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The Board Action

The Pennsylvania Parole Board frequently clarifies the misunderstanding that the minimum sentence date is the parole release date. Public perception is they are one and the same. It is crucial that all incarcerated individuals in Pennsylvania understand the minimum sentence date represents the minimum amount of time a person must be incarcerated under the Department of Correction’s (DOC) control. An inmate becomes ELIGIBLE for parole release after they have served their minimum sentence.

Additionally, an inmate’s family and friends mistakenly believe after their loved one has been granted parole, they are immediately released. This is not the case as a positive Board Action triggers numerous other events that must take place before the inmate is released on parole.

The Board Action will tell the inmate whether they have been granted or denied parole and the reasons for the decision.

Explanation of Parole Denial

1. If the parole denial contains a general statement that says the inmate does not demonstrate a motivation for success, it means that neither the completion of programs nor the interview statements show the inmate seems prepared to succeed as a law-abiding citizen.

2. If the parole denial contains a general statement regarding risk and needs assessment, it means the inmate has a high risk of re-offending according to his/her evaluations.

3. If the parole denial contains a general statement regarding lack of remorse or not taking responsibility for the crime(s), it means the statements and actions during the parole interview, including the inmate’s written statement, gave the impression the inmate does not care about the impact of his/her actions on other people and society.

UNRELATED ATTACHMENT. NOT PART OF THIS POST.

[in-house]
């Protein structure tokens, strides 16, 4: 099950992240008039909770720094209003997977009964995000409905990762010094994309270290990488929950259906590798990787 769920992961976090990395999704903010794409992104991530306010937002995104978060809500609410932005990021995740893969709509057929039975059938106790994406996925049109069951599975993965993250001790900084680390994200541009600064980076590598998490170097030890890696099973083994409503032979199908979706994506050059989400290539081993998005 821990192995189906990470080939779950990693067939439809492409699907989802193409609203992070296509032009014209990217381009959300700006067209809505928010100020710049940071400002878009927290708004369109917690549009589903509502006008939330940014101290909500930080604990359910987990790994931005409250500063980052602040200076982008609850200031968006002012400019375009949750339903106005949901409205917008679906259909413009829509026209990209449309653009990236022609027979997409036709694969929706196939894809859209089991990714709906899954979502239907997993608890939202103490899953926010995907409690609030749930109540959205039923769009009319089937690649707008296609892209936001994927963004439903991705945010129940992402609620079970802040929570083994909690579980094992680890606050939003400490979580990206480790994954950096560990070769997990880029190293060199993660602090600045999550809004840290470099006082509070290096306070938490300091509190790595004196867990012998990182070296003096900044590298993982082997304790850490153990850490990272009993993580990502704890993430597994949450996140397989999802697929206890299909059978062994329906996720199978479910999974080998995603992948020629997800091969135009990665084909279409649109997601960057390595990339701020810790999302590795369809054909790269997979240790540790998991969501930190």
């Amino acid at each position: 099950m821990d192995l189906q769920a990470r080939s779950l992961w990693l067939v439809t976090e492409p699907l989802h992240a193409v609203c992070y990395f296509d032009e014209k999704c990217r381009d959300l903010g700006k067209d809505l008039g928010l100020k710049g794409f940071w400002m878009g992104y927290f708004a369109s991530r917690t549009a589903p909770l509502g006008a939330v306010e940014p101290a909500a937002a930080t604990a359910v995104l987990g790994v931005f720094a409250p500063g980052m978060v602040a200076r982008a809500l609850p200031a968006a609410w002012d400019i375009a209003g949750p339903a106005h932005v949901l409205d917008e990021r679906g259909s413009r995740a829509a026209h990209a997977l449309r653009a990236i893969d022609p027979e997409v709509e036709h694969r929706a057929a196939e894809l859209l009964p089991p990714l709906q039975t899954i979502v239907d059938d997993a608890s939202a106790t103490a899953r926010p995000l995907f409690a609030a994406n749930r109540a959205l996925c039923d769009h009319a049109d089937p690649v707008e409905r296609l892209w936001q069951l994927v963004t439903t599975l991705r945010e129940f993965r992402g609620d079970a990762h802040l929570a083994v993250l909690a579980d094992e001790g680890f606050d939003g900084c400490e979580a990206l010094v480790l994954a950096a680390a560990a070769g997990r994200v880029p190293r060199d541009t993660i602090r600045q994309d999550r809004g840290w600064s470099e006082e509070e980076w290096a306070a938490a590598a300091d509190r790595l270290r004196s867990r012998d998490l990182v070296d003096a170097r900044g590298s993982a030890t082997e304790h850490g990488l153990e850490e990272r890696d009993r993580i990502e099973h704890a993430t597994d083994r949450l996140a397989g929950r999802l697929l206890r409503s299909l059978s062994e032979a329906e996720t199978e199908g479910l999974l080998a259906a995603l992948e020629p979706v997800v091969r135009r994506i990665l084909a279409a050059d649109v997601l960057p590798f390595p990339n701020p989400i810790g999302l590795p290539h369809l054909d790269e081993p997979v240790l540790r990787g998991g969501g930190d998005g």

Explanation of Parole Approval

If the parole decision grants parole, it will highlight the reasons for the approval. The Board Action also spells out the individual’s parole conditions.

Parole to detainer means the inmate is not being released. It is a grant of parole to a detainer sentence, which is a sentence separate from the one the inmate is currently serving. The detainer ensures that when the inmate has been paroled on the present sentence, the inmate will be turned over to the authority imposing the detainer sentence to serve the next sentence, rather than being released from confinement. It means the inmate is allowed to start serving the other Pennsylvania sentence while on parole or will be sent to the other jurisdiction, which lodged the detainer, to address that situation.

Parole release is not immediate when an inmate receives a Board Action granting parole. There are several things that need to occur before the inmate is released to parole supervision. After parole is granted, the inmate needs to work with the institutional parole agent to determine what criteria from this list must be met before release:

• Crime Victims’ Compensation Fund Payment
• DOC RRRI Certification (if applicable)
• Victim Awareness Class Completion (if applicable)
• DNA Sample (if there is a past or present felony conviction)
• Sex Offender’s Law Registration (if required)
• Completed Programming (if noted)
• Urinalysis
• CCC Bed Date (if applicable)
• Approved Home Plan
• Release Orders from the Parole Board
• Release Date from the Department of Corrections’ Institutional Parole Office

If the Board Action contains conditions that must be fulfilled before an inmate is released, they must complete them before any release processing will begin. Inmates must also remain misconduct free. Any detainers or new charges may delay or invalidate an inmate’s parole.

In some Board Actions that grant parole, the parole grant date will be on a “future” date. This date could be after the minimum sentence date as is based on the details of your specific case. For example: The person’s minimum sentence date is October 30, 2020, but the Board Action lists April 30, 2021 as the date the person is to be paroled. This is not an error in the Board Action. This parole date was part of the decision made by the Parole Board decision makers in the case.

Community Corrections Centers

A Community Corrections Center (CCC), often called a halfway house, is a residency under the jurisdiction of the DOC. To be placed in a CCC, DOC must approve an inmate’s placement and provide a bed date. This will be requested for the inmate by the board’s institutional parole staff if the Board Action states the inmate is to be paroled to a CCC. DOC is responsible for placing inmates at CCCs. The Parole Board always encourages each inmate to work with his/her institutional parole agent to develop an approved home plan in order to expedite placement.

DOC controls the location and times for bed dates. An inmate may check with their corrections counselor or the institutional parole agent if they have not received a bed date within one month of receiving a paroling Board Action.